Best mountain bike under £500: Take on tough terrain with these bargain bikes

Our pick of the best cheap mountain bikes for beginners and kids

Calibre Two Cubed (Two3)

If you're looking to hit the trails without spending thousands on a fancy off-road steed, our guide to the best cheap mountain bikes available will help get you on the right track.

The good news is that more modest yet perfectly capable MTBs start at around £500, and you can buy better equipped bikes for around a grand – the sweet spot for the government’s Cycle to Work scheme, which allows you to buy a bike at a massively discounted price.

While we’re firmly concentrating on bikes around the £500 mark here, most of them will have others in their model range that boast superior components and are also recommended – if your budget gives you room to spend a little more. Make sure you check out our guide to the best mountain bikes overall, to see what you can get for a bit more money before you make your final decision. 

Read on for some more buying advice, or jump straight to our ranking of the best mountain bikes under £500

The best cheap mountain bike: buying tips

Even at the entry level prices we're looking at here, modern mountain bikes are highly evolved machines that can happily hoover up thousands of miles of single-track and anything you might encounter on a blue run at your local trail centre without complaint.

Modern frame geometry has evolved from short and upright to longer, lower and more relaxed. The vast majority of new bikes have slacker head angles, lower bottom bracket heights and longer wheelbases that give a much more stable and confidence boosting ride.

Changes in componentry have also helped make mountain bikes easier to ride and simpler to use. Wider rims and tyres give improved grip and help remove trail buzz (particularly when set-up tubeless and then run at lower pressures), while wider bars and shorter stems allow for more precise piloting control.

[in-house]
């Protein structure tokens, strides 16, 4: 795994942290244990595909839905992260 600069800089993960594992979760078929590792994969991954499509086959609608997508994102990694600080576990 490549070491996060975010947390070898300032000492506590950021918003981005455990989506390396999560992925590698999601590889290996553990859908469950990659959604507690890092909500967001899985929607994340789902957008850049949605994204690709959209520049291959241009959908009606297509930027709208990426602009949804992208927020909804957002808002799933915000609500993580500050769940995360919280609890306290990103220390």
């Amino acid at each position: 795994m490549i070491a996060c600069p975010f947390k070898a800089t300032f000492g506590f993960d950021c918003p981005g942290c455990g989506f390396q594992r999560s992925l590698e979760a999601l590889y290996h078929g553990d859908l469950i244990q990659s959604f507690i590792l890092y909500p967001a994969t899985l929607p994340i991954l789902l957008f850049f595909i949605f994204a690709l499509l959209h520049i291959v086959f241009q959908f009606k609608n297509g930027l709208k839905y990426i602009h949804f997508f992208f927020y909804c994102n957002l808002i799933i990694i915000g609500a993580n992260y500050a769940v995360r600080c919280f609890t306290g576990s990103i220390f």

The front mech is almost a thing of the past on the modern trail bike which simplifies gear selection, results in a lighter bike and makes gear indexing far easier to get right. You can get exactly the same range from a gear system with a single front ring and widely spaced 10 or 11-speed cassette as you could with a traditional triple or double front ring and a narrower, 8 or 9-speed cassette. The only real negative is bigger jumps between gears.

At the prices we're looking at here, frames will be constructed with either steel or aluminium alloys. Aluminium frames tend to be lighter, but are also slightly more expensive, so you will likely see lower spec components on aluminium bikes. We've never come across a carbon fibre bike anywhere near the £500 mark, but if such a thing is out there somewhere, it's sure to have cut a lot of corners in its construction, so you'd be wise to give it a very wide berth.

Similarly, while there are plenty of decent bikes equipped with suspension forks at this price, there are also a few fairly horrible full-suspension bikes, so give them the swerve too. Most forks found on £500 bikes are of the heavier and less tunable coil-spring variety, but there are some superior air-sprung fork equipped bikes out there, so keep your eyes peeled for them.

Being way more powerful than their rim-based equivalents, disc brakes are now standard equipment on mountain bikes and they basically come in two forms. Hydraulically controlled disc brakes are the ones to look out for as they provide superior power as well as near-instantaneous control. That said, the stopping power of cable-pull disc brakes vastly improves on anything you'd find on most rim brakes too.